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Excerpt from Oral History Interview with Edna Y. Hargett, July 19, 1979. Interview H-0163. Southern Oral History Program Collection (#4007) See Entire Interview >>

Portrait of life in mill villages

Here, Hargett describes what it was like growing up in various mill villages during the early twentieth century, focusing specifically on the time her family spent living in Rock Hill, North Carolina. Hargett explains the kinds of chores she and her siblings did around the house and in the garden. Additionally, she emphasizes the community worked together in such tasks such as the butchering of livestock. Finally, she discusses the role of race within these mill villages. In addition to Rock Hill, Hargett's family also lived in Charleston, South Carolina, and Burlington, North Carolina, before settling in Charlotte, North Carolina.

Citing this Excerpt

Oral History Interview with Edna Y. Hargett, July 19, 1979. Interview H-0163. Southern Oral History Program Collection (#4007) in the Southern Oral History Program Collection, Southern Historical Collection, Wilson Library, University of North Carolina at Chapel Hill.

Full Text of the Excerpt

Jim Leloudis: That's interesting, you say you didn't have time to play. Did each child have chores that were his or hers?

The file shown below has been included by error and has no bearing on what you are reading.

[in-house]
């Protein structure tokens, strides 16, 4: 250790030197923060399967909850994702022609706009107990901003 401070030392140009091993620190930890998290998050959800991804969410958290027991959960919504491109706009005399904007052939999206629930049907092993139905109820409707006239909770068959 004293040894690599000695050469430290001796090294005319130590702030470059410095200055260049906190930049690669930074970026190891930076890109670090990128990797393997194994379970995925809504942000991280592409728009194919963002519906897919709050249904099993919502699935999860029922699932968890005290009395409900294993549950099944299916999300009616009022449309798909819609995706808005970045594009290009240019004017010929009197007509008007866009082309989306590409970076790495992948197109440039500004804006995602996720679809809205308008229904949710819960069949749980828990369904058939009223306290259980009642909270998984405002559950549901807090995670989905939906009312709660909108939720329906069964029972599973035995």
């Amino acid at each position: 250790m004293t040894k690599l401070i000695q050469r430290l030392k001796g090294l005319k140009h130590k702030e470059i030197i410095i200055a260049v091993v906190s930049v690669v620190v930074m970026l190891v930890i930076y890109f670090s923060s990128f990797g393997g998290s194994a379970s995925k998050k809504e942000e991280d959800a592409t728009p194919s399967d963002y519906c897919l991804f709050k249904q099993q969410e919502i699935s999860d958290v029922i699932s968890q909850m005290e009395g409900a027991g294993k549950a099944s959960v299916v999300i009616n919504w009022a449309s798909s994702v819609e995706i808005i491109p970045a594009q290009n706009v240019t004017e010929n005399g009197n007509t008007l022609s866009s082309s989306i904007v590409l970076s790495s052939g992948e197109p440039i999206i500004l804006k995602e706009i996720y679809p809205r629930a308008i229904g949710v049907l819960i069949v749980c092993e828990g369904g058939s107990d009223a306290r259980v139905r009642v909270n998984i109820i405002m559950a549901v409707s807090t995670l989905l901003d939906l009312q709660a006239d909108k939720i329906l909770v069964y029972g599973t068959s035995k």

EDNA YANDELL HARGETT:
Yes, they sure did, and they had it to do. Because when they said do it, they meant it. Jim Leloudis: What was your job?
EDNA YANDELL HARGETT:
I had to bring in the wood for the stove and stake the cow out and had to help slop the hogs. Then we had chickens, and we had to gather in their eggs. Jim Leloudis: And that was when you were living in the mill village.
EDNA YANDELL HARGETT:
Yes. They didn't have a city ordinance then like they do now. Jim Leloudis: Did most people have animals with them?
EDNA YANDELL HARGETT:
Yes, I think most of them did. Jim Leloudis: You said you had a garden. What type of things would you grow?
EDNA YANDELL HARGETT:
Daddy had an old plow, and he'd put a harness around him, and we had to stand behind that and guide the plow. Jim Leloudis: And your father would pull it. [Laughter]
EDNA YANDELL HARGETT:
Yes, he'd pull it. So we raised vegetables, just like they do nowadays, and we had some fruit trees. Then when we got our work done at home, we had to study our lessons by a lamp. They didn't have electricity back then. Jim Leloudis: It sounds like with the garden and the hogs and cows and all, you must have been pretty self-sufficient. Did you have to buy much from the grocery store?
EDNA YANDELL HARGETT:
Yes, they had to buy quite a bit of stuff, the sugar and coffee and things like that that you didn't raise. But Daddy raised his meat, and we had the cow-we had milk and butter-then we had the vegetable garden. But times was hard. Daddy told me he'd worked many a day for fifty cents a day. I never done that, but he did. Jim Leloudis: Did your mother can?
EDNA YANDELL HARGETT: